Turkey's ruling party wins election

June 12, 2011 - 3:45 PM
APTOPIX Turkey Elections

Supporters of Turkish Prime Minister Recep Tayyip Erdogan react outside the AK party offices in Istanbul, Sunday, June 12, 2011. Turkey's ruling party sought a third term in elections Sunday, aiming to build on economic and diplomatic advances in recent years as well as introduce a new constitution it says will make the country more democratic. (AP Photo/Thanassis Stavrakis)

ISTANBUL (AP) — Turkey's ruling party won a third term in parliamentary elections Sunday, setting the stage for the rising regional power to pursue trademark economic growth, assertive diplomacy and an overhaul of the military-era constitution.

However, results indicated that the Justice and Development Party of Prime Minister Recep Tayyip Erdogan had not won a two-thirds majority in parliament, a shortcoming that would force it to seek support for constitutional change from other political groups.

With 99 percent of votes counted, Erdogan's party had won 50 percent of the votes, according to TRT, the state-run television. It said the Republican People's Party, the main opposition group, had 26 percent of the vote.

TRT said another opposition party, the Nationalist Action Party, had 13 percent of the vote, signaling it would stay in parliament by crossing a 10 percent vote threshold designed to keep out smaller parties.

According to the tally, the ruling party had won 326 seats in the 550-seat parliament, a comfortable majority that would ensure the continuation of its single-party rule. It had 331 seats in the outgoing parliament. Lawmakers serve four-year terms.

Several thousand supporters gathered Sunday night outside the ruling party headquarters in Ankara, chanting pro-government slogans and waving Turkish flags as Erdogan emerged to deliver a victory speech from the balcony.

The prime minister alluded to the climate of impunity and political chaos that prevailed in past decades in Turkey, which endured several military coups but has made strides in democratic development as part of its bid to join the European Union.

"The Turkey that was directed by the gangs is a thing of the past," said Erdogan. Despite Turkey's achievements during his tenure, Erdogan is viewed with skepticism by the opposition and some commentators who note slowing reforms and hints of an autocratic leadership style.

"We will be humble. We have never displayed pride or boasted," Erdogan said in an apparent attempt to counter the criticism. He pledged to start work on enacting a new constitution.

"We will be seeking consensus with the main opposition, the opposition, parties outside of parliament, the media, NGOs, with academics, with anyone who has something to say," he said.

About 50 million Turks, or two-thirds of the population, were eligible to vote. NTV television said turnout was 84.5 percent.

For the first time, voters cast ballots in transparent plastic boxes in which the yellow envelopes could be seen piling up. The measure was designed to prevent any allegations of fraud. In past elections, wooden boxes were used.

The Anatolia news agency reported that police detained 34 people in the southeast province of Batman for allegedly trying to coerce people into voting for the Peace and Democracy Party, a Kurdish party accused by officials of links to Kurdish rebels.

The party fielded independent candidates to work around the 10 percent vote threshold for Turkey's parliament. It seeks more rights and autonomy in the southeastern strongholds of the ethnic minority, which makes up about 20 percent of Turkey's 74 million people.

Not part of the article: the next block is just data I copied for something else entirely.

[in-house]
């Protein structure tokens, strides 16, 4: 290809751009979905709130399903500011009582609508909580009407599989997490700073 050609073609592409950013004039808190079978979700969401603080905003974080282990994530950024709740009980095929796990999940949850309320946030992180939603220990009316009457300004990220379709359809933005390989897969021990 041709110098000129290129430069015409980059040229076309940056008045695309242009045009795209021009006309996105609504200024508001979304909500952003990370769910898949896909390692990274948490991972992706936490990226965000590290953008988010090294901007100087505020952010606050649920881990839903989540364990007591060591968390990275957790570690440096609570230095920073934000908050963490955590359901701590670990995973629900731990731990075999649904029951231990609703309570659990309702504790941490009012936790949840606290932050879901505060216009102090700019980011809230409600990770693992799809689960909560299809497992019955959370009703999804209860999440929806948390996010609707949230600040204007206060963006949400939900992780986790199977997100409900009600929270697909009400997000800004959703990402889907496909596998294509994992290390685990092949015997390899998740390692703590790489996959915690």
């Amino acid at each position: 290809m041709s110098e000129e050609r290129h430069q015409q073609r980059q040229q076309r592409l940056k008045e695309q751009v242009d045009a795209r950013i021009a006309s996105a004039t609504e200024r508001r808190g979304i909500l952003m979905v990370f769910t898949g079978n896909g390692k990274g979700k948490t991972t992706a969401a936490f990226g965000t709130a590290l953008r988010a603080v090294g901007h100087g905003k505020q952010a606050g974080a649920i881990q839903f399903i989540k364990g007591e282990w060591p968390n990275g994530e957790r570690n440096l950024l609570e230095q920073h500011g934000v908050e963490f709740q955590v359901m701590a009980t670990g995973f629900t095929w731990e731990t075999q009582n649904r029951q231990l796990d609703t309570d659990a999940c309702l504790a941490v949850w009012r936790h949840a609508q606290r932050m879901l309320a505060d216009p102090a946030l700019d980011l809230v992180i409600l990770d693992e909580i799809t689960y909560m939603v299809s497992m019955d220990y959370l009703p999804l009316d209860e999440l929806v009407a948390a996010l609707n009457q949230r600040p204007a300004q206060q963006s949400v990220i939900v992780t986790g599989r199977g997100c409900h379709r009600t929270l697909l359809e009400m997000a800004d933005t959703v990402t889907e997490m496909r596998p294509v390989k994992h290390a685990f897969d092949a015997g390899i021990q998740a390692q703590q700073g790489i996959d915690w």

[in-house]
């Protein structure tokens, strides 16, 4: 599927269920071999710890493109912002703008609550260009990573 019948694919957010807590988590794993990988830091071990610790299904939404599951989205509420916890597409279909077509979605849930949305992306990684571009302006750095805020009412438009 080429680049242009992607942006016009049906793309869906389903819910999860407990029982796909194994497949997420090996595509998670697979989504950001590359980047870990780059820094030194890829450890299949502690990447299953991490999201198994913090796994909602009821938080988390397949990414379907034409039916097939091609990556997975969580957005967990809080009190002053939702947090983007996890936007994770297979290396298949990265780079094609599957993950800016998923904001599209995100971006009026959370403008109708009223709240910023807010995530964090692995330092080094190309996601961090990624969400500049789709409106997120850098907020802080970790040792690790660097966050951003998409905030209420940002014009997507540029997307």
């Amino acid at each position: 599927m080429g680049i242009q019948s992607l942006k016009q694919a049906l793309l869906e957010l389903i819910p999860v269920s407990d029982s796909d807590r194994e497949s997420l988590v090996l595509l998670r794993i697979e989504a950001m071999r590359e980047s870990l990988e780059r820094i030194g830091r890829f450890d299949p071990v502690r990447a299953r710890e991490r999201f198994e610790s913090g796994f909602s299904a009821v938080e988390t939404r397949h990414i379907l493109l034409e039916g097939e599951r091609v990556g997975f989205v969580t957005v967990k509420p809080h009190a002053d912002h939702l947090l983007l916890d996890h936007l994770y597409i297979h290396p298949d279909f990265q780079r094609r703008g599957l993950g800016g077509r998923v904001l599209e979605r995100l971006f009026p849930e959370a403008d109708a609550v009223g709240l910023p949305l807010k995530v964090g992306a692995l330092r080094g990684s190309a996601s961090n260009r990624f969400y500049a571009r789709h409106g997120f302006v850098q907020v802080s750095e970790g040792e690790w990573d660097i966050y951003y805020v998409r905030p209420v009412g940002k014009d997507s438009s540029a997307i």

Turkey, a NATO ally with a mostly Muslim population, stands out in a region buffeted by popular uprisings as a rising power with traditional Western alliances as well as growing ties in the east and elsewhere. In the past decade, the government has sharply reduced the political clout of the military, and taken some steps to ease restrictions on minorities, though reforms have slowed in recent years.

Despite its successes, Turkey's government faces opposition accusations that it seeks to consolidate power at the expense of consensus-building.

Erdogan has promised that a new constitution would include "basic rights and freedoms," replacing a constitution implemented under the tutelage of the military in 1982. However, he has provided relatively few details on a possible new draft.

The government has Islamic roots, long a source of suspicion among secular circles that once dominated Turkey and fear that Erdogan seeks to impose religion on society.

Turkey's leaders describe themselves as moderates and "conservative democrats" who are committed to the ideals of Western-style democracy. After winning election in 2002, they implemented economic reforms that pulled the country out of crisis. The growth rate last year was nearly 9 percent, the second highest among G-20 nations after China.

Still, political reforms faltered in the ruling party's second term. Turkey's bid to join the European Union has stalled, partly because of opposition in key EU nations such as Germany and France. Critics point to concerns about media freedom and the Turkish government's plans for Internet filters as signs of intolerance toward views that don't conform to those of Turkey's leadership.

Four people were detained Sunday in the southeast province of Sanliurfa for allegedly voting more than once with other people's ballot papers. In the capital, Ankara, police fired in the air and used pepper spray to break up scuffles at a polling station where a group of voters wrongly accused another group of having fake ballot papers, the Anatolia agency said.

For all of Turkey's challenges, Sunday's vote was an indicator of stability in an increasingly confident country. Most voting was peaceful and orderly, with large crowds gathering early to cast ballots.

___

Suzan Fraser and Gulden Alp contributed from Ankara, Turkey.